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Jakarta Post

Government to help pay interest on mortgages, car loans

  • Yunindita Prasidya

    The Jakarta Post

Jakarta   /   Tue, May 5, 2020   /   06:17 pm
Government to help pay interest on mortgages, car loans A sales representative demonstrates a home loan app during a property expo in Plaza Mandiri, South Jakarta, on Feb. 20, 2019. (JP/Dhoni Setiawan)

The government will broaden its loan interest subsidies to include mortgage loans (KPR), automotive loans (KKB), and loans taken out by micro, small and medium enterprises (MSMEs) as part of a debt relief program for those affected by COVID-19.

The government is working with the Financial Services Authority (OJK) to prepare a debt relief program, according to a statement by the OJK issued on April 30.

“The OJK welcomes and supports the government’s relief program related to the provision of loan interest subsidies for borrowers from banks and financing companies,” the statement read.

The announcement said borrowers with loans classified under “collectability one” (current) and “collectability two” (special mention) were eligible for the subsidies, as well as automobile loans under Rp 500 million and housing loans of type 21 and type 22 for properties of up to 70 square meters.

The payments will be given for six months, from April to September of this year. The interest subsidies for loans under Rp 500 million will be 6 percent for the first three months and 3 percent for the remaining three months. For loans between Rp 500 million and Rp 10 billion, the interest subsidies will be 3 percent for the first half of the stimulus period and 2 percent for the second half.

Experts have said that the subsidy will help not only borrowers, many of whom are under pressure as a result of the economic impacts of the COVID-19, but also banks and financing companies that are facing missed payments and rising defaults on loans.

Center of Reform on Economics (Core) Indonesia economist Piter Abdullah told The Jakarta Post on Monday that the loan interest subsidy would help reduce the strain on consumer purchasing power, as the pandemic had hit almost every sector and people were grappling with decreases in – or an outright loss – of income.

“In the middle of that declining income, the expenses remain the same,” he said.

He added that the loan relief program was “good news” for banks and financing companies because “If [they did] not [get the subsidies], they would be experiencing a great amount of pressure from non-performing loans (NPL)”, which could erode the banks’ capital.

The country’s banking industry recorded an NPL rate of nearly 2.8 percent in February, the highest since May of last year, but the OJK said the risk profile of Indonesia’s financial institutions was still under control despite the high NPL rate.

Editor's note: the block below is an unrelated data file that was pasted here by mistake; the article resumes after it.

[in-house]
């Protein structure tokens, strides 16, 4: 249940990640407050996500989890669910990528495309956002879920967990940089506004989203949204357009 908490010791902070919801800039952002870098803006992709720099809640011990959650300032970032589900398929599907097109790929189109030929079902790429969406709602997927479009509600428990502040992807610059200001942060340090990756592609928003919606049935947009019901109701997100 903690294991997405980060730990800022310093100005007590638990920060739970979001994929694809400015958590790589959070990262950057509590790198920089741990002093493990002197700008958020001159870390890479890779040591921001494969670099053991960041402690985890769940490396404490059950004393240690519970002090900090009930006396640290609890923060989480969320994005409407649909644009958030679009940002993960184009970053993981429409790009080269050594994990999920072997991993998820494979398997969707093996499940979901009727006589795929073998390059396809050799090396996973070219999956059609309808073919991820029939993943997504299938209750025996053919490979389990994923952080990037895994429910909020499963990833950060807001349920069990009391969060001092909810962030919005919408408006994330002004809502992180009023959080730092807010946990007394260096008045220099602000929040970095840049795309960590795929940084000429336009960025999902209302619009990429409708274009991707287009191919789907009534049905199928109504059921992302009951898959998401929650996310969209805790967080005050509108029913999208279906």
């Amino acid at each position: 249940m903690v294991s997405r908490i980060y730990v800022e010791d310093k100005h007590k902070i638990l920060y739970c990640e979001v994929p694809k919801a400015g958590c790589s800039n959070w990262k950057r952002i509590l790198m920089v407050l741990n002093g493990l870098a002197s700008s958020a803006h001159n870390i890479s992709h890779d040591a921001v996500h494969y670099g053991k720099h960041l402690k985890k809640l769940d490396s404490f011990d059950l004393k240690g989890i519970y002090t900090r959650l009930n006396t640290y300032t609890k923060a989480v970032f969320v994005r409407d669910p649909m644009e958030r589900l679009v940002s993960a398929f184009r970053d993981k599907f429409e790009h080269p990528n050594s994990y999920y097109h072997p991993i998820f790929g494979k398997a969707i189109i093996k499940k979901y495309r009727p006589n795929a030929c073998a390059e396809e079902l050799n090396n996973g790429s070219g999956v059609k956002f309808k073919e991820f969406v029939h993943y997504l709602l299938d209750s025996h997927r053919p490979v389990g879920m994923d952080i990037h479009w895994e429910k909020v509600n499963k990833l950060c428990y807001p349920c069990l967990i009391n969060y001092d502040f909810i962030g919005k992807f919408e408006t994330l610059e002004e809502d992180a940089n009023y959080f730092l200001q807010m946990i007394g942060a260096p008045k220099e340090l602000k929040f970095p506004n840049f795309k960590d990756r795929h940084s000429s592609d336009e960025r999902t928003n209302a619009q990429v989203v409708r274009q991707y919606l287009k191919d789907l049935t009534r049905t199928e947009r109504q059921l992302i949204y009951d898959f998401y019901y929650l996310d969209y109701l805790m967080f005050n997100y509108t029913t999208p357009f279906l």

Paul Sutaryono, a banking observer and former assistant vice president of Bank Negara Indonesia (BNI), told the Post on Monday that the loan interest subsidy would limit banks' losses from NPLs.

The two experts agreed that the relief program would complement earlier loan relaxation programs, including the loan restructuring policy. In March, the OJK announced it would relax debt quality assessments and restructuring requirements for loans of up to Rp 10 billion (US$666,666).

The rule stipulates that banks are allowed to classify loans as good loans despite declining quality.

“They support each other. Banks are benefitting from the policies because they can restructure [loans], while at the same time there is also a subsidy so that not all [loans] have to be restructured,” Piter explained.

However, he noted that there could be a liquidity problem as the banks’ cash flow would decline as a result of loan restructuring and payment deferrals.

The OJK reported that the Indonesian banking industry's liquidity and capital were at sufficient levels. The ratio of liquid assets to non-core deposits was 112.90 percent, well above the 50 percent threshold. The capital adequacy ratio, which measures the bank’s financial strength, was 21.77 percent.

Bank Central Asia (BCA) executive vice president of secretariat and corporate communications Hera F. Haryn told the Post on Monday that the bank was “committed to fully support the various policies issued by the government and the banking authority, one of them being the countermeasures related to COVID-19”.

Mandiri corporate secretary Rully Setiawan echoed that support.

“We are waiting for the technical policy direction regarding this plan from the relevant ministries and institutions,” he told the Post in a written statement on Monday.